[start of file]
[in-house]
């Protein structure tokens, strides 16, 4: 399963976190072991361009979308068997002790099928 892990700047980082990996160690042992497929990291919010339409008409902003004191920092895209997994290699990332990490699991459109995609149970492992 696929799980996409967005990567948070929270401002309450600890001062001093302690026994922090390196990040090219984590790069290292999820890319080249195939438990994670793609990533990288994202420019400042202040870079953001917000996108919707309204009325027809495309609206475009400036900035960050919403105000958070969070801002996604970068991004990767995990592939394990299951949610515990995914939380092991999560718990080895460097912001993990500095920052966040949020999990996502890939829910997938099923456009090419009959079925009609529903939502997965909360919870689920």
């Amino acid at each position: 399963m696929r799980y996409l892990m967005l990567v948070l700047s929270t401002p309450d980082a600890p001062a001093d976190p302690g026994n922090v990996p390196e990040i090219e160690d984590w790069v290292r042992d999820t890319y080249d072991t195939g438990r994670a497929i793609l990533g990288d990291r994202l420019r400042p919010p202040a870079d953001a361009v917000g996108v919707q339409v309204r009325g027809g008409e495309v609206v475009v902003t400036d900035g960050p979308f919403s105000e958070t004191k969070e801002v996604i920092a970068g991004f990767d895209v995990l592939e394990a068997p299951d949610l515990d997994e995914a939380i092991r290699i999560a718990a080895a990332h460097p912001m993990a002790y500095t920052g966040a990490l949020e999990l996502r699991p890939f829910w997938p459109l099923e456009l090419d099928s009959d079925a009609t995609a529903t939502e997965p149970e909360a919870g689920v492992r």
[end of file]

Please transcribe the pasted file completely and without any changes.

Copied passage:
[in-house]
């Protein structure tokens, strides 16, 4: 399963976190072991361009979308068997002790099928 892990700047980082990996160690042992497929990291919010339409008409902003004191920092895209997994290699990332990490699991459109995609149970492992 696929799980996409967005990567948070929270401002309450600890001062001093302690026994922090390196990040090219984590790069290292999820890319080249195939438990994670793609990533990288994202420019400042202040870079953001917000996108919707309204009325027809495309609206475009400036900035960050919403105000958070969070801002996604970068991004990767995990592939394990299951949610515990995914939380092991999560718990080895460097912001993990500095920052966040949020999990996502890939829910997938099923456009090419009959079925009609529903939502997965909360919870689920």
């Amino acid at each position: 399963m696929r799980y996409l892990m967005l990567v948070l700047s929270t401002p309450d980082a600890p001062a001093d976190p302690g026994n922090v990996p390196e990040i090219e160690d984590w790069v290292r042992d999820t890319y080249d072991t195939g438990r994670a497929i793609l990533g990288d990291r994202l420019r400042p919010p202040a870079d953001a361009v917000g996108v919707q339409v309204r009325g027809g008409e495309v609206v475009v902003t400036d900035g960050p979308f919403s105000e958070t004191k969070e801002v996604i920092a970068g991004f990767d895209v995990l592939e394990a068997p299951d949610l515990d997994e995914a939380i092991r290699i999560a718990a080895a990332h460097p912001m993990a002790y500095t920052g966040a990490l949020e999990l996502r699991p890939f829910w997938p459109l099923e456009l090419d099928s009959d079925a009609t995609a529903t939502e997965p149970e909360a919870g689920v492992r």